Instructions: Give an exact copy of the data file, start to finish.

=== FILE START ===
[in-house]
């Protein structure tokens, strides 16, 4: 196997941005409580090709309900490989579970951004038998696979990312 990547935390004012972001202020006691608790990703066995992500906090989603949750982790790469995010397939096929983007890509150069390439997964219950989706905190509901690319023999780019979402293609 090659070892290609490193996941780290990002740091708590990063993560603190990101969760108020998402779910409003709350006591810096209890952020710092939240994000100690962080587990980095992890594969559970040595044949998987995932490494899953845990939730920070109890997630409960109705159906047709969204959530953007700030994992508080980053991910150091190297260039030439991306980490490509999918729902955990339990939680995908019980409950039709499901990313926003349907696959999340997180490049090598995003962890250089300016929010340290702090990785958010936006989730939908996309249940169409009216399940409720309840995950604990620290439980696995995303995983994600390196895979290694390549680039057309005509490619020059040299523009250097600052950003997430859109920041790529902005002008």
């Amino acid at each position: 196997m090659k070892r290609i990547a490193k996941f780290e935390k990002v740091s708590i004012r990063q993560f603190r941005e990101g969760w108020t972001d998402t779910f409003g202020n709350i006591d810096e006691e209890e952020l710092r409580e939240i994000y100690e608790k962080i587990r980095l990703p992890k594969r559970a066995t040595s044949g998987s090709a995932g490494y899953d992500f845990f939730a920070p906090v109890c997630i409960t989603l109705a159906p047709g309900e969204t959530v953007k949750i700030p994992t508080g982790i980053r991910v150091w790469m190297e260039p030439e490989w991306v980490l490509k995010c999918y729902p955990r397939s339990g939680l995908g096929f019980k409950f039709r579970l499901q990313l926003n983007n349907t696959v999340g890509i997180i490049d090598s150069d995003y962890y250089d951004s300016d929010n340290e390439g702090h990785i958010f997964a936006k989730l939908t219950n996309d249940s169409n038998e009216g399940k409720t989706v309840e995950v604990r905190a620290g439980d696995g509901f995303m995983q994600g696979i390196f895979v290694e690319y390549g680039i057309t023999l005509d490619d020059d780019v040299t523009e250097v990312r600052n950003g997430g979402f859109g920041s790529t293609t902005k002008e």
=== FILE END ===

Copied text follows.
[in-house]
């Protein structure tokens, strides 16, 4: 196997941005409580090709309900490989579970951004038998696979990312 990547935390004012972001202020006691608790990703066995992500906090989603949750982790790469995010397939096929983007890509150069390439997964219950989706905190509901690319023999780019979402293609 090659070892290609490193996941780290990002740091708590990063993560603190990101969760108020998402779910409003709350006591810096209890952020710092939240994000100690962080587990980095992890594969559970040595044949998987995932490494899953845990939730920070109890997630409960109705159906047709969204959530953007700030994992508080980053991910150091190297260039030439991306980490490509999918729902955990339990939680995908019980409950039709499901990313926003349907696959999340997180490049090598995003962890250089300016929010340290702090990785958010936006989730939908996309249940169409009216399940409720309840995950604990620290439980696995995303995983994600390196895979290694390549680039057309005509490619020059040299523009250097600052950003997430859109920041790529902005002008």
């Amino acid at each position: 196997m090659k070892r290609i990547a490193k996941f780290e935390k990002v740091s708590i004012r990063q993560f603190r941005e990101g969760w108020t972001d998402t779910f409003g202020n709350i006591d810096e006691e209890e952020l710092r409580e939240i994000y100690e608790k962080i587990r980095l990703p992890k594969r559970a066995t040595s044949g998987s090709a995932g490494y899953d992500f845990f939730a920070p906090v109890c997630i409960t989603l109705a159906p047709g309900e969204t959530v953007k949750i700030p994992t508080g982790i980053r991910v150091w790469m190297e260039p030439e490989w991306v980490l490509k995010c999918y729902p955990r397939s339990g939680l995908g096929f019980k409950f039709r579970l499901q990313l926003n983007n349907t696959v999340g890509i997180i490049d090598s150069d995003y962890y250089d951004s300016d929010n340290e390439g702090h990785i958010f997964a936006k989730l939908t219950n996309d249940s169409n038998e009216g399940k409720t989706v309840e995950v604990r905190a620290g439980d696995g509901f995303m995983q994600g696979i390196f895979v290694e690319y390549g680039i057309t023999l005509d490619d020059d780019v040299t523009e250097v990312r600052n950003g997430g979402f859109g920041s790529t293609t902005k002008e």